“Ben put up a status giving out about being gay on Facebook the other night”

Immediately, the mood in the room changes. Not to one of laughter, not to one of dismissal or tolerance towards Ben’s actions. But of rage. The entire class’s eyes are on Ben. Including the “Mega – Ally” that is my English teacher. She goes on to say how she forbids homophobia in her classroom and is a big supporter of freedom of speech – but anything that breaches the dignity of Sex, Race or Orientation she’ll solve by, for the want of a better term – expulsion from her classroom.

Ben tried to deny it. But the amount of phones filled with screenshots of Tuesday night’s status that were being drawn from people’s pockets was insane.

“Don’t even lie you fool – I’ve it screenshotted right here”

I honestly couldn’t believe it. My class was packed not only of Allies to the LGBT Community, but ones who were infuriated by Ben’s comments. All of a sudden, being a young person in Ireland – got a whole heap better. I was surrounded by people who weren’t just tolerant of LGBTQ, but sick of just being tolerant, they too wanted equality for all of us. To my knowledge, there weren’t any LGBTQ people in the room, not that it’d make any difference. But if there where, I’d love to have seen their reaction, filmed it, and placed it in comparison to the moment it all changed for Ben, and he realised tolerance of real homophobia is practically extinct in 2015 Ireland.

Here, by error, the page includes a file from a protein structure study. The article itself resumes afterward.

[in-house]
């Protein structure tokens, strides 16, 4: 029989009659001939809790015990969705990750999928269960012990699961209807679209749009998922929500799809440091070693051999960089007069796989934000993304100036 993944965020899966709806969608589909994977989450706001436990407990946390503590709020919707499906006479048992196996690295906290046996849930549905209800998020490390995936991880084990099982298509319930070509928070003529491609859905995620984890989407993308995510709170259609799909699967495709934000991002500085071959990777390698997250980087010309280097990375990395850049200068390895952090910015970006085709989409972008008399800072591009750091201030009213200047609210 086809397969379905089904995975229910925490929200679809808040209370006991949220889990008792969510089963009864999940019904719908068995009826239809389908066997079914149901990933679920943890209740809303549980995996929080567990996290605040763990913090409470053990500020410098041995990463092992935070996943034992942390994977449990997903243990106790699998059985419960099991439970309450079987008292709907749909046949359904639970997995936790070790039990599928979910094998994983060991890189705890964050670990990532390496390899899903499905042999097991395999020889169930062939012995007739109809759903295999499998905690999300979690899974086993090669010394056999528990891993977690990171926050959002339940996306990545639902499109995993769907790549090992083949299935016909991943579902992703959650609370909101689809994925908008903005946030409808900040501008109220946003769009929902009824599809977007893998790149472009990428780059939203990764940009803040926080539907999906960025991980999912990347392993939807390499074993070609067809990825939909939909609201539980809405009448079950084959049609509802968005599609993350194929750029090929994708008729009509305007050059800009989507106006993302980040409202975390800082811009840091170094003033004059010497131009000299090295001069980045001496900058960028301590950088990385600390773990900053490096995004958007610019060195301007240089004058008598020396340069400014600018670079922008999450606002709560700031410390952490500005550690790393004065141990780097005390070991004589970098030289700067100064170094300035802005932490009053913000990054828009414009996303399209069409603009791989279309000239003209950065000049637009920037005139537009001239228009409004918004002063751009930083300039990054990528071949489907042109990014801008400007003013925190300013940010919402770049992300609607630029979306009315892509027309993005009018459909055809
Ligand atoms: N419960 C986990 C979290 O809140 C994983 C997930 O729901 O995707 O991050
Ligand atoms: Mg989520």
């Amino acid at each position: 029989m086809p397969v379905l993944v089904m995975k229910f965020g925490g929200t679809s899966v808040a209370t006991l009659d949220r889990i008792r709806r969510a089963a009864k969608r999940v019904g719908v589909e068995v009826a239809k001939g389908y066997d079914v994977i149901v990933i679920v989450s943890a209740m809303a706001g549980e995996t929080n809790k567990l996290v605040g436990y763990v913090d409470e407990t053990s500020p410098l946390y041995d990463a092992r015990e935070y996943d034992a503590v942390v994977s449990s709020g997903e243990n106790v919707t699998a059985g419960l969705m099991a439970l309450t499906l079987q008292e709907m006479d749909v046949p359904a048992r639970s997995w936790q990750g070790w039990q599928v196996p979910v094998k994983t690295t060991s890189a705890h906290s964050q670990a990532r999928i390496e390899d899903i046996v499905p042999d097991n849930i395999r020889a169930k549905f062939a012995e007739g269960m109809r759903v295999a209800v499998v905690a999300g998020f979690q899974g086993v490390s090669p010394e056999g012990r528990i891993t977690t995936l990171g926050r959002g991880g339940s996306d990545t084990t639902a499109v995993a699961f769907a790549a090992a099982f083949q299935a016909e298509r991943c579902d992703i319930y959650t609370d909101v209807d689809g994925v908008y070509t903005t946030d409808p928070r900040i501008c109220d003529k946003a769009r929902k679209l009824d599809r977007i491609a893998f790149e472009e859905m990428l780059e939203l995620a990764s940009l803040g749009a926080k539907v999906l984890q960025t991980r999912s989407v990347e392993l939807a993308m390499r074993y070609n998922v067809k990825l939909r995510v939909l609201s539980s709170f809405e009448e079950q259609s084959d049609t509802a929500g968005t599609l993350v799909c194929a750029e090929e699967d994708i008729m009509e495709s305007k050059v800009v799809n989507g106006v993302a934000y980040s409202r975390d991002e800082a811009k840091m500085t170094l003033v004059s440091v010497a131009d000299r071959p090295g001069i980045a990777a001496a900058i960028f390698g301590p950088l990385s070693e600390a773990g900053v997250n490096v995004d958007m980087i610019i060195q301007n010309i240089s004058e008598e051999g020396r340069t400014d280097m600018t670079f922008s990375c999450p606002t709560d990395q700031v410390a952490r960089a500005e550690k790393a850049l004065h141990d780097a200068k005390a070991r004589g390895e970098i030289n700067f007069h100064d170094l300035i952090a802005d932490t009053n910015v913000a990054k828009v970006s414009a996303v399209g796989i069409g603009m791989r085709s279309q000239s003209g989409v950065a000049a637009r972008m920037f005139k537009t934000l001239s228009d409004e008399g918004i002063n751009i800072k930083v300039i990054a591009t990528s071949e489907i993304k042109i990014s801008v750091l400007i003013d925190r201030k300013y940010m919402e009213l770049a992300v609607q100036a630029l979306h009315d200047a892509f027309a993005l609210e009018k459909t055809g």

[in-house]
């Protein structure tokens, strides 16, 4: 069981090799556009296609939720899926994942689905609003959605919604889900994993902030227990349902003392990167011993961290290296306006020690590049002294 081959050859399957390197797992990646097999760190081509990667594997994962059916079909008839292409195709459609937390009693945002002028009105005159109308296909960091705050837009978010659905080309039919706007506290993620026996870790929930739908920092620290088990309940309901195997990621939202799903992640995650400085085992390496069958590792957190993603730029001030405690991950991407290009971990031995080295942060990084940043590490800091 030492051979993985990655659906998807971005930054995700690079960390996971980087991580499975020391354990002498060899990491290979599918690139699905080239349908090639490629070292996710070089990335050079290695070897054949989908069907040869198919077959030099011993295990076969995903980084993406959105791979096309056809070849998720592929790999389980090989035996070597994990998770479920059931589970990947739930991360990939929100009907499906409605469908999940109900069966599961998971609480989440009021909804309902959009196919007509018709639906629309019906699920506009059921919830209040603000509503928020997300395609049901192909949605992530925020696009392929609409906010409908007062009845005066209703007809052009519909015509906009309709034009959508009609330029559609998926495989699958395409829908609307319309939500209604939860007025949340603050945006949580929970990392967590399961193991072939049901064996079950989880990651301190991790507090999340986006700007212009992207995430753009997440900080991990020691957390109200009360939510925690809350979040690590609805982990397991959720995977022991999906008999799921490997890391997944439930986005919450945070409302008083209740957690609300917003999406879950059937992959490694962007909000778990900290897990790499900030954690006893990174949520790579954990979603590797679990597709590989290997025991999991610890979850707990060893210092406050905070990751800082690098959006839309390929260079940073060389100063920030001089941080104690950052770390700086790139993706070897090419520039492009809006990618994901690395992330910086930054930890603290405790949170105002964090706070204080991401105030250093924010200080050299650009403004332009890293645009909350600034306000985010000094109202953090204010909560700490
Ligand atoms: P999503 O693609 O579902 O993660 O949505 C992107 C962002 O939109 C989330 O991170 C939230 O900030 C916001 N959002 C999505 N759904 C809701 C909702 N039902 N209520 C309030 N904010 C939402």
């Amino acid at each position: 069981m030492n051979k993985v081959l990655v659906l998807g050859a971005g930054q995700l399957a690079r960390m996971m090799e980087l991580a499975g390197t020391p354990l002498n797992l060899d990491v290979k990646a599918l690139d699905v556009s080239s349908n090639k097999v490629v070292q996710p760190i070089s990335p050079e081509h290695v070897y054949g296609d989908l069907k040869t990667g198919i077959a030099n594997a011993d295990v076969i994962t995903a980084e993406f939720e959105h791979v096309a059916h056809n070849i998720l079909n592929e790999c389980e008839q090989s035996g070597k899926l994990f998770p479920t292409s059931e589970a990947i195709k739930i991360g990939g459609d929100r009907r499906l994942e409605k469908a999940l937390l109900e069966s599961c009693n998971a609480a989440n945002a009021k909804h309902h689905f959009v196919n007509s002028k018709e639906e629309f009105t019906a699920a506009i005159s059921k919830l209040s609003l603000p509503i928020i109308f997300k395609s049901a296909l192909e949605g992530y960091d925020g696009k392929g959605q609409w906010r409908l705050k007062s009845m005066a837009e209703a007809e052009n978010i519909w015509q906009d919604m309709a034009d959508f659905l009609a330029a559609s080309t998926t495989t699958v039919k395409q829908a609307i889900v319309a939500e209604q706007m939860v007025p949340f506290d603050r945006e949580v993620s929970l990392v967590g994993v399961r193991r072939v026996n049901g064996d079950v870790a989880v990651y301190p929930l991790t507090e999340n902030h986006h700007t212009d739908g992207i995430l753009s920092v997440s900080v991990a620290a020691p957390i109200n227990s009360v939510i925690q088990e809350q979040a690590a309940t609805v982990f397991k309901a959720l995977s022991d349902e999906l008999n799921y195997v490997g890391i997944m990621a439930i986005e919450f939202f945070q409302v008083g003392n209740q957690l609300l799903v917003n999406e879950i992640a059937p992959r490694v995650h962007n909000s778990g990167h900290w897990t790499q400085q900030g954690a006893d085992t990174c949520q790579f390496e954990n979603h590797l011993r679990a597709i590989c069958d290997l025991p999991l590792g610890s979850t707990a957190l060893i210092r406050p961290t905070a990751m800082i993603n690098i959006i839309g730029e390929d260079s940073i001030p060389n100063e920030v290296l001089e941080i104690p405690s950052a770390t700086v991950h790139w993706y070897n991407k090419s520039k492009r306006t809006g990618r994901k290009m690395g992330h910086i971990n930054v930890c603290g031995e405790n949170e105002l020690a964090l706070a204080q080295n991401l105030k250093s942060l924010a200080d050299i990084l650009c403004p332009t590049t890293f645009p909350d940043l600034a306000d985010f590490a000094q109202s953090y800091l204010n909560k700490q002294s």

But don’t pop open the champagne just yet, Ireland still lacks equal rights, and Ireland’s young people are still homophobic – as casual as it might be. The conversation soon shifted to laughter regarding trans* people – shifting my mood from one of joy to one of “it’s progress”. Something needs to be done and it has to start with us, the students. Because once the students start standing up to homophobia – this ridiculous ideology that gay is wrong will eventually wither away from Irish intellect.

The referendum that takes place this spring on Marriage Equality, might sound like a nail in the coffin for Irish Homophobia – but it’s not. We’ve still one heck of a journey to take on. We need to accept the fact that everyone has the right to an opinion – whether it’s one of racism, sexism, or phobia towards identity or orientation – but that opinion should be kept to themselves.

Once this referendum is won, and I’m confident it will be won – we as an Irish society, particularly, us, the young have a major job to do – we need to make sure equal rights transfer from law to practice to the grounds and souls of those who demanded it in the first place and for those and the reasons they demanded it. Equal rights is only the beginning, we won’t stop and we can’t stop until we have equality.

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Published February 9th, 2015
Last updated February 22nd, 2018
Tags lgbt lgbt equality